Think creatively like a human. Analyze and solve problems efficiently like a computer.
Our everyday lives are filled with inefficient and ineffective decisions and solutions. Being overwhelmed by the magnitude of our problems makes it hard to think clearly. We procrastinate and overthink. Our thoughts are tainted with biases. If only there was a way to simplify our decision-making and problem-solving process and get satisfying, consistent results!
The good news is, there is!
Apply computer algorithms to your everyday problems.
Learn what algorithms are and use them for better decision-making, problem-solving, and staying on track with your plans. Become more productive, organized, finish what you start, and make better decisions.
If you feel that you’re not living up to your potential, struggle with being consistent about your habits, and would like to make quicker and better decisions, this book is for you!
Get things started immediately and finish them within your deadline.
Thinking in Algorithms presents research and scientific studies on behavioral economics, cognitive science, and neuropsychology about what constitutes a great decision, what are and how to manage its roadblocks. This is an interdisciplinary work that will help you learn how to apply computer algorithm-based solutions to your life challenges.
Know when to stop. Be efficient with your time and energy.
Albert Rutherford is an internationally bestselling author whose writing derives from various sources, such as research, coaching, academic and real-life experience.
Machine learning principles for the laymen.
- Learn to build your own problem-solving algorithms using a unique formula.
- The science of optimal stopping.
- How to overcome procrastination and overthinking using algorithms.
- Design a schedule to meet your deadlines and maximize efficiency.
Help your emotional, biased brain to make more rational and predictable decisions and follow through plans using algorithm-based problem-solving today!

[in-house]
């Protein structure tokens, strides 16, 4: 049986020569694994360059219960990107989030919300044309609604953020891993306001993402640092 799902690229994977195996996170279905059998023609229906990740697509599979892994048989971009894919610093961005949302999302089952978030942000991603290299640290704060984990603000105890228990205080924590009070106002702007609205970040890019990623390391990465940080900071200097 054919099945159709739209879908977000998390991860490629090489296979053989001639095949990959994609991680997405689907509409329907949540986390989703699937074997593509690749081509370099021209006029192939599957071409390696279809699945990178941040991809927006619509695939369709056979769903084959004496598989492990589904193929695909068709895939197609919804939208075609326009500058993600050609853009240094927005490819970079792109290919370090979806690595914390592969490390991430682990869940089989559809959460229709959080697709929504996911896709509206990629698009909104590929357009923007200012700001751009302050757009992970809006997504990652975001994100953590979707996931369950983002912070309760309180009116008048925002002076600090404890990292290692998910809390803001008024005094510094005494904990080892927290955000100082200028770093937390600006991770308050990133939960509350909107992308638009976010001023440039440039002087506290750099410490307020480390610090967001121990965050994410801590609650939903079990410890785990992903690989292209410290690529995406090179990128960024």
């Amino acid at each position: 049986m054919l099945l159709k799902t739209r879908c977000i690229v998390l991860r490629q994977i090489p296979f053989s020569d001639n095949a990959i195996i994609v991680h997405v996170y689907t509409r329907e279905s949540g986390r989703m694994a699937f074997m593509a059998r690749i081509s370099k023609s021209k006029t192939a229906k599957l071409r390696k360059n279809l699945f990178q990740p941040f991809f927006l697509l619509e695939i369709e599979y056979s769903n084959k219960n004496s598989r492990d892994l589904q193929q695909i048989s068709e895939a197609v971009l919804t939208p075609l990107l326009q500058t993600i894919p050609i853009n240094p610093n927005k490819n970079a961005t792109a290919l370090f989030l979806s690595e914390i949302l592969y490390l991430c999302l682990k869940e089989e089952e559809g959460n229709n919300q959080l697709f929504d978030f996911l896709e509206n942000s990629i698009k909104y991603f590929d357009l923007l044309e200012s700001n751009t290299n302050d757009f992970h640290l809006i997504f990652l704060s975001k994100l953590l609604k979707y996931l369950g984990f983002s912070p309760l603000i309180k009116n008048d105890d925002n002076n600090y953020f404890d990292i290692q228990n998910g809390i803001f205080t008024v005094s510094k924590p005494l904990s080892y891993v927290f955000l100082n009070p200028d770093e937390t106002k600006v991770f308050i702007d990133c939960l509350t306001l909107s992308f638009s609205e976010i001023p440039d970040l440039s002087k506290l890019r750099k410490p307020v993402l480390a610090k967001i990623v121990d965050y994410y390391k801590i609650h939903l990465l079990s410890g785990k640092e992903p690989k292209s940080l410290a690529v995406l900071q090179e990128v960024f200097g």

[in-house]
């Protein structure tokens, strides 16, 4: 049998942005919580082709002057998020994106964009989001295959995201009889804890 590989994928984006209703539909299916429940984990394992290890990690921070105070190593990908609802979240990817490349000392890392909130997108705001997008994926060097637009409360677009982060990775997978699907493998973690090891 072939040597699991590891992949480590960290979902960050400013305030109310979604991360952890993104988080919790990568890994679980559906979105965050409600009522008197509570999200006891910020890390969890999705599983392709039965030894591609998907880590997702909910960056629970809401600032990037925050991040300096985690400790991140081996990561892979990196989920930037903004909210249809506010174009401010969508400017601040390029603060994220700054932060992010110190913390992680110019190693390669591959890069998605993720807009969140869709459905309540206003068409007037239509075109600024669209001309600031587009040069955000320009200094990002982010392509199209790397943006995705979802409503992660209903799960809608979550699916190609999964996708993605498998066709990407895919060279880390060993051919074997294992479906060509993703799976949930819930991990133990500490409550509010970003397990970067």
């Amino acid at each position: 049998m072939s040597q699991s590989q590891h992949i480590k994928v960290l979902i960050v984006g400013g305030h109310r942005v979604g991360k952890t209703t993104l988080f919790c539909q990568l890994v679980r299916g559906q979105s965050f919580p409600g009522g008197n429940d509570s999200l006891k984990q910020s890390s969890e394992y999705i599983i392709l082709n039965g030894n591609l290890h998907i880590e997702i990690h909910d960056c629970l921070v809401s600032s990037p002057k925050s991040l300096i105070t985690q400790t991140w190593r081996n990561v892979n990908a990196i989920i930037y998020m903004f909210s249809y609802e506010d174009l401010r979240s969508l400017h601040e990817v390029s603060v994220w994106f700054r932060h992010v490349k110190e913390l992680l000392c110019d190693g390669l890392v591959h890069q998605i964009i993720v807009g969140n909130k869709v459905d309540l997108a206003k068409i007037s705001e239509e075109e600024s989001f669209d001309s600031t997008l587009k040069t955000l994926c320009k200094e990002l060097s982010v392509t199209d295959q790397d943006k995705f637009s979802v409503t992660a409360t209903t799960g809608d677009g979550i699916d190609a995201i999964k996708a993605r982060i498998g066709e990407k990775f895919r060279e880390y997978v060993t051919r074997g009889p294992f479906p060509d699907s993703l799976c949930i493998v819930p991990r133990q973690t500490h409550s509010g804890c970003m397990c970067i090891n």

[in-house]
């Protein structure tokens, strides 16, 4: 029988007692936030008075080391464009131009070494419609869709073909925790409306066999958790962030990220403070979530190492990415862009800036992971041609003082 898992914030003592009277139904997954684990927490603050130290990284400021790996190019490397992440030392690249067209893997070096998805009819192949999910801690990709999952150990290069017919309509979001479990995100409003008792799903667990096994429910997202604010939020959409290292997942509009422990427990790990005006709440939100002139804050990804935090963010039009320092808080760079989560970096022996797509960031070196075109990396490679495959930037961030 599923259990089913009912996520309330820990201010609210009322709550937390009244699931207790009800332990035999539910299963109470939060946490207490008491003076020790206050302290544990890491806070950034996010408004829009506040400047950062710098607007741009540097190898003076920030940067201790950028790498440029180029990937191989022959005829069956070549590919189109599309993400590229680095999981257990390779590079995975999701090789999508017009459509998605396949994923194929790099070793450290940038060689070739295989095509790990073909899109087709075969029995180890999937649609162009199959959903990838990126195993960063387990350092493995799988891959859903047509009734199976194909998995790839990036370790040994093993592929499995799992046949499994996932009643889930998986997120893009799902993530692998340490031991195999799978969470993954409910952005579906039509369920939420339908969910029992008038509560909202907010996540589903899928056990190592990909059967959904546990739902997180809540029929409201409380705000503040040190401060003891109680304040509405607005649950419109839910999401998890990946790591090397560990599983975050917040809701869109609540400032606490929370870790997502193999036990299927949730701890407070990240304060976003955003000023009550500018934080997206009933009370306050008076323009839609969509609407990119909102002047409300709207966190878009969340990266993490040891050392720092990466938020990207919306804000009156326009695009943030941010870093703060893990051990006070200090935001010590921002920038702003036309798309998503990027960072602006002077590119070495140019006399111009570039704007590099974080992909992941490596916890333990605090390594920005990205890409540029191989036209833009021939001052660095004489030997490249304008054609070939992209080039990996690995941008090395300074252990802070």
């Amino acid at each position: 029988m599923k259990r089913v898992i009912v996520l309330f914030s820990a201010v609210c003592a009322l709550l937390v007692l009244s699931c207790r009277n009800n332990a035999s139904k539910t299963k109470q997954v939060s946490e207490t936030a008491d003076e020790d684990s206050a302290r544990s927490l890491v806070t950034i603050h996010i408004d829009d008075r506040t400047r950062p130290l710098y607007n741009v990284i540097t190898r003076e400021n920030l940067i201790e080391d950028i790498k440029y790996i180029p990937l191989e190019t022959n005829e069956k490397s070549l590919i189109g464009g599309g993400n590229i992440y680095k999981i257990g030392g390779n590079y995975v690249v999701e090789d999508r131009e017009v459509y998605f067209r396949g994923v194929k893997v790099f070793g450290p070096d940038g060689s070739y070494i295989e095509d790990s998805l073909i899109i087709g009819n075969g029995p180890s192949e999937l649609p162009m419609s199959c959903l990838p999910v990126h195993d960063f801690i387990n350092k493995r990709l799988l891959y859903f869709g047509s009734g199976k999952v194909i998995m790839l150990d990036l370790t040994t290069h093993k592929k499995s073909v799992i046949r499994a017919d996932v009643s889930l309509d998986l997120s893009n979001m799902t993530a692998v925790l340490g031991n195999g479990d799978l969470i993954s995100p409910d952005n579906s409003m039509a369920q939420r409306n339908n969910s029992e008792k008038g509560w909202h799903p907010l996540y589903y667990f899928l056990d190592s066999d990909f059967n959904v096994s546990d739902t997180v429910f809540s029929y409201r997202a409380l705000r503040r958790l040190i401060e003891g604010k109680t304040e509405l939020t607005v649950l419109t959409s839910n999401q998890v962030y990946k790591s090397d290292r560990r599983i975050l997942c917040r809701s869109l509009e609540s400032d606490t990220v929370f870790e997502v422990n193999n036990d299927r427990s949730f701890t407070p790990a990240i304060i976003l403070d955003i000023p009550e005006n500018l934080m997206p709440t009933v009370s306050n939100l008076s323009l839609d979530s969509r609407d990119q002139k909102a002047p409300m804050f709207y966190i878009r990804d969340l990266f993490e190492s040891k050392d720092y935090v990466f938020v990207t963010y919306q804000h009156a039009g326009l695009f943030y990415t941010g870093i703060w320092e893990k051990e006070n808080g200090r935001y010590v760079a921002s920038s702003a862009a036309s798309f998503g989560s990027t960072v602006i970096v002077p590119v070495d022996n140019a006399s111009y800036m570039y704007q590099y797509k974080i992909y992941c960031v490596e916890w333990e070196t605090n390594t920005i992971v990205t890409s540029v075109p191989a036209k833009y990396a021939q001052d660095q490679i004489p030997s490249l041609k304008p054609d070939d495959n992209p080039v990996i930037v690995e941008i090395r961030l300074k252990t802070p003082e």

Humans are strange creatures. We often do things that don’t make sense, sometimes even to ourselves. What makes us more willing to purchase a product for $4.99 than for $5.00? Why do we get items for 50% off that we would never buy at full price? And what makes us so eager to use products celebrities use when we have nothing in common?
Many of our decisions in life are seemingly random or based on whims. But even our most illogical actions are formulaic. As Dan Ariely says in his book Predictably Irrational, “these irrational behaviors of ours are neither random nor senseless. They are systematic, and since we repeat them again and again, predictable” (p. xx).
r economic decisions (Morgan,:
The Truth About Our Gut feeling
We often talk about our “gut feeling” as this visceral, spur-of-the-moment urge to go in a certain direction or make a particular choice—an impulse towards doing what we feel is right. Similarly, we might tell someone to “listen to their heart” as a way of following their passions and desires, using their emotions to do what’s best. Yet, we also tell people just as often to “use their head.”
We think of using logic and using emotion to make decisions as separate ideas when they go hand-in-hand. As behavioral economics and psychology have discovered, it’s next to impossible to decide without using our feelings and biases. Our heads often defer to our hearts to help make quick choices.
Modern research and technology have looked into the brain and found it comprises a messy network of overlapping emotional and rational sections. Whether we like it or not, our rationality has been tainted by our feelings where the two are impossible to extricate. When comparing properties, making pros and cons lists may be the logical way of looking at things, but a feeling of home will usurp them every time. We may crunch the numbers to see if we can afford those new shoes we’ve been eyeing, but if we believe they’ll bring us enough happiness, our minds will be made up no matter what our calculations say.
Even when we think we’re making a logical choice, emotional impulses will seize control of situations and steer us in illogical directions. Our “gut” often hot-wires our decisions and takes them on a joyride to buy things for a rush of dopamine despite our empty wallets or to go on a date with an attractive person we know isn’t good for us.
You know that guy that reads all the time, and always has a book recommendation for you?
Well, I read and/or produce hundreds of audiobooks a year, and when I read one that has good material, I feature it here. This is my Recommended Listening list. These choices are not influenced by authors or sponsors, just books worthy of your consideration.